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Langdale residents displaced

 
 As it did last spring with the occupants of Langdale’s C wing, VSU’s Housing and Residence Life Department is requiring the residents of the A wing to vacate the premises in order to continue its multi-year renovation process.
 The move is generating confusion and controversy among some Langdale residents.
Langdale is currently undergoing a three-year renovation which includes, but is not limited to, more elevators, a redesigned lobby, brand new plumbing, redesigned bathrooms and new bedroom furnishings.
  Every spring semester, a section of Langdale will be closed in order to accommodate these changes, until the entire building has been renovated. However, the effect of this is that all of the students in the wing being renovated are required to move.   
 Langdale is currently in its second year of renovation.
 Students occupying the A wing of Langdale will be relocated to available vacancies around campus, along with some of the girls living on the fifth floor of the building. The plan is to work from the top down with fifth to second floors, and if all goes well, the withdrawals, cancellations, and contract buy-outs of various students at VSU will give the displaced Langdale students a place to stay for spring semester.
 The students assigned to the wing set for renovation are made up mostly of those who were the last to apply for housing, specifically those who applied in June or July.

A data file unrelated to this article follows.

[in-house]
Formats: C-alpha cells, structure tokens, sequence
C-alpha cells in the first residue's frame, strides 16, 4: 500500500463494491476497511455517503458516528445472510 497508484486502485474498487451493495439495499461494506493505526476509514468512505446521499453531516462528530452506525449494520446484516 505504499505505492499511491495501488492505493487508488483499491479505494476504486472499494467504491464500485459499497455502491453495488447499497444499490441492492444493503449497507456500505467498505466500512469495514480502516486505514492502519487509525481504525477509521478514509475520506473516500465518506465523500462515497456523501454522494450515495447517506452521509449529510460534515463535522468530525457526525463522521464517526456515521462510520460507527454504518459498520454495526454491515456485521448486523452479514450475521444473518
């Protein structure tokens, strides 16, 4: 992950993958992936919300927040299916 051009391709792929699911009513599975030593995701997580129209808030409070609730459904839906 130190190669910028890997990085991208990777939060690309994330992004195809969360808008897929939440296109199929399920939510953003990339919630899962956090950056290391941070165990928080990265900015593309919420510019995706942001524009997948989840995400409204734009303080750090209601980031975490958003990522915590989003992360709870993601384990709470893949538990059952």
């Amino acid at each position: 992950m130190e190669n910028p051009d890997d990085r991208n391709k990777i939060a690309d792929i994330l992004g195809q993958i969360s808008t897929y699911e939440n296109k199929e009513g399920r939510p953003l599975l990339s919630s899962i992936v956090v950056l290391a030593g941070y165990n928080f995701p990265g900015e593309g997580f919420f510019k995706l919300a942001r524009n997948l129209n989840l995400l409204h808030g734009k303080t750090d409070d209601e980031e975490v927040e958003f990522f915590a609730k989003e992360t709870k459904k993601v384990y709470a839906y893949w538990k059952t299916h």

After assignments were shared on July 7, mailed notifications were sent out to the students affected by the renovation to inform them about the wing closure and that everyone in that wing would have to be moved to different rooms or different buildings, depending on vacancies. In addition, newsletters, emails and RA floor meetings have been giving information to the affected students, and new assignment letters will be sent once their new space is ready.
Dr. Thomas Hardy, director of the Housing and Residence Life department of VSU, said this move was planned in advance.
“Needless to say, no one should be surprised at this occurrence and no one is being evicted from having a place to live due to the renovation,” he said.
Leighia Hammond, Assistant Director of Housing and Residence Life, claimed that Langdale residents affected by the move would be provided with any obtainable vacancy.
“Students assigned to the A wing will be moved to another space in the system as they become available,” she said.
Despite these efforts on the part of the housing department to inform students of their impending move, some are still surprised by the news. Marco Quinn, a freshman undecided major and occupant of the A wing, was unaware of any scheduled moves.
 “I didn’t know that people were getting evicted,” Quinn said. “If that were me, I’d be pretty upset about it. I don’t think it’s really right. If they’ve paid the fee to stay in a dorm, I think they should have the right to stay in the dorm, and it’s not right that they have to move out.”
Students affected by the eviction are not the only ones who have expressed outrage. A major point of question is the fees that have already been paid, and the fact that students affected by the move may have to pay more money to stay elsewhere.
 “Housing is the most that we pay in our tuition,” Antonia Yearwood, freshman biology major, said. “For them to try to move people is just dumb. It’s $4,000 just to live on campus, so why would they move you?”
Another issue generating controversy among students is the department’s decision to perform the renovations during the school year instead of the summer.
 “They should never have moved them in there if they knew they were just going to have to move them out,” Gabrielle Clinton, a freshman Spanish major, said.  “That was a waste of time.”
Leighia Hammond, Assistant Director of Housing and Residence Life, claimed that Langdale residents affected by the move would be provided with any obtainable vacancy.
“Students assigned to the A wing will be moved to another space in the system as they become available,” she said.

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